In my previous blog I outlined a few KS3 top tips that may help you as you start your first year in ITT or begin your NQT in a new school. What I forgot to point out was that the context of that blog did not magically appear to me when I started teaching, nor did I have a hitherto unforeseen sixth sense for managing a classroom. Rather, what I learned during my NQT I did so through many conversations with colleagues and considerable reflection on my own mistakes.
Embracing when things do not go to plan is still something that I am getting used to. What I try to remember is that the more we try to delineate a growth mindset for our pupils, the more we should model that mindset. I say this to point out the fact that these blog postings are derived from my initial experiences as an NQT. Some of those experiences were positive, whereas others required a fair bit of reflection on my part.
Last week I wrote that I would be subsequently including some top tips to help you with your level two and three pupils in your ITT or NQT year. If you’re undertaking teacher training then it is important that you follow the lead your mentor gives you. Your mentor will have cultivated these year groups carefully so they can get the right balance within the classroom, which is somewhere between positive motivation and firm reminders of looming deadlines. Closely observe your mentor during KS4/5 lessons and think about the questions you can ask them during your allotted meeting times. These questions will be vital in shaping your own planning when you begin your NQT year.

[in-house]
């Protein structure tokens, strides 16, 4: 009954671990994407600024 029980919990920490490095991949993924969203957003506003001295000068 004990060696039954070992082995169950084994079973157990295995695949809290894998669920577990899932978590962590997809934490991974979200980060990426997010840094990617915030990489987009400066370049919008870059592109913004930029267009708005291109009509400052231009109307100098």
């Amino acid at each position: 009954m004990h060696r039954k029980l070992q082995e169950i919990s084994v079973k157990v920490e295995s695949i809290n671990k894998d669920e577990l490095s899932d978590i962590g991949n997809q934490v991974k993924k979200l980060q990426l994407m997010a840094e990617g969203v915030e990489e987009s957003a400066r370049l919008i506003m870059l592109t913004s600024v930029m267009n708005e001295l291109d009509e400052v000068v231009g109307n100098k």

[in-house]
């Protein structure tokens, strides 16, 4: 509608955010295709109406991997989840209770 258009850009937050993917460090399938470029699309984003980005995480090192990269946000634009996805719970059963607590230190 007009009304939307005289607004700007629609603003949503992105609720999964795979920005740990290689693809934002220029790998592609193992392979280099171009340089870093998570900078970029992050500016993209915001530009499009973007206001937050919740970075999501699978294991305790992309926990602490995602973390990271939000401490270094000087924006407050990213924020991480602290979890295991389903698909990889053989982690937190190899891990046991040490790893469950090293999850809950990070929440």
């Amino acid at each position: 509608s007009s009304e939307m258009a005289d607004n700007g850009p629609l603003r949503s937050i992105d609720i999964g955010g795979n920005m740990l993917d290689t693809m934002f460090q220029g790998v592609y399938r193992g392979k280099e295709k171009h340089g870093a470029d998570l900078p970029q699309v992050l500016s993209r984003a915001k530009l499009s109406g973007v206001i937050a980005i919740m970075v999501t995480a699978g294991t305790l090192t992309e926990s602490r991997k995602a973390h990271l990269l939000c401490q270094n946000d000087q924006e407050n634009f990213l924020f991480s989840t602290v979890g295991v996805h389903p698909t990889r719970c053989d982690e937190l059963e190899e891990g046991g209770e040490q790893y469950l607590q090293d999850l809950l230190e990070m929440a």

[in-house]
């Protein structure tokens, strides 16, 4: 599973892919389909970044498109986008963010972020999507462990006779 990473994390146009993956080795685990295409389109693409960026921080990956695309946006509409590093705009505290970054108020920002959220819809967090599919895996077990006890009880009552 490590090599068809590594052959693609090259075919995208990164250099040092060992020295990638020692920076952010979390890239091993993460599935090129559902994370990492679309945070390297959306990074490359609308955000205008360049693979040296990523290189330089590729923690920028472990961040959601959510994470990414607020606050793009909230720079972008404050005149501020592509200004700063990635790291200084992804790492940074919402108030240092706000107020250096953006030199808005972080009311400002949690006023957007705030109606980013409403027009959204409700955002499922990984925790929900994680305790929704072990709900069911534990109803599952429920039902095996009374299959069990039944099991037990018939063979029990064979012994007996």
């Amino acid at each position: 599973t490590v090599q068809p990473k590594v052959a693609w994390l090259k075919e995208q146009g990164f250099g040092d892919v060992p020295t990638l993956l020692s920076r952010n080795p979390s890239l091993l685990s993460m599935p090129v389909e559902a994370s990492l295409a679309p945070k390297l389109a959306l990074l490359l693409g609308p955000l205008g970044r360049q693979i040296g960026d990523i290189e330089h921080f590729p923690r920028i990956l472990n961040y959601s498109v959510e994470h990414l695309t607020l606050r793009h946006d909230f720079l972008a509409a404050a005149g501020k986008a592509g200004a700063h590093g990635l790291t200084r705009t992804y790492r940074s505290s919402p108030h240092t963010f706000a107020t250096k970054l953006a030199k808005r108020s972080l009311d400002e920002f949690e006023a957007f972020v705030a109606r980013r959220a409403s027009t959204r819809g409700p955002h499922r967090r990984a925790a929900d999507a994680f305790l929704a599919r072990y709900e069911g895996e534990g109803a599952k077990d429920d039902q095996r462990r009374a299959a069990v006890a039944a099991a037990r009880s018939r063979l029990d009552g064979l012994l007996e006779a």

If you are about to start your NQT year then the best bit of advice I can give you is to know your spec inside out. Not only that, but give yourself a clear timeline of what you expect to be done, both by yourself and your pupils, within the half term/term/year. Explore prior exam questions and use them to allow your pupils to become familiar with the language of exam questions. Use the data from this to inform your medium-term planning. I found that pupil recall of key facts within my GCSE class was strong but that they would sometimes struggle with exam style questions. I used this data to build more exam style questions into my lessons.
As the majority of national exam subjects are moving to a primarily terminal assessment based model it is important that you build in an understanding of what the examinations will look, feel and sound like. However, you can also use short tests at the start of a lesson to check understanding and retention. Keep a log of the scores from these tests to inform your planing.
This leads on to my final point, which is to track and log everything. Do not just rely on the data you input in to your schools MIS. If you are setting up interventions for a pupil, putting on revision sessions or going an extra (extra) mile then make sure you are logging it.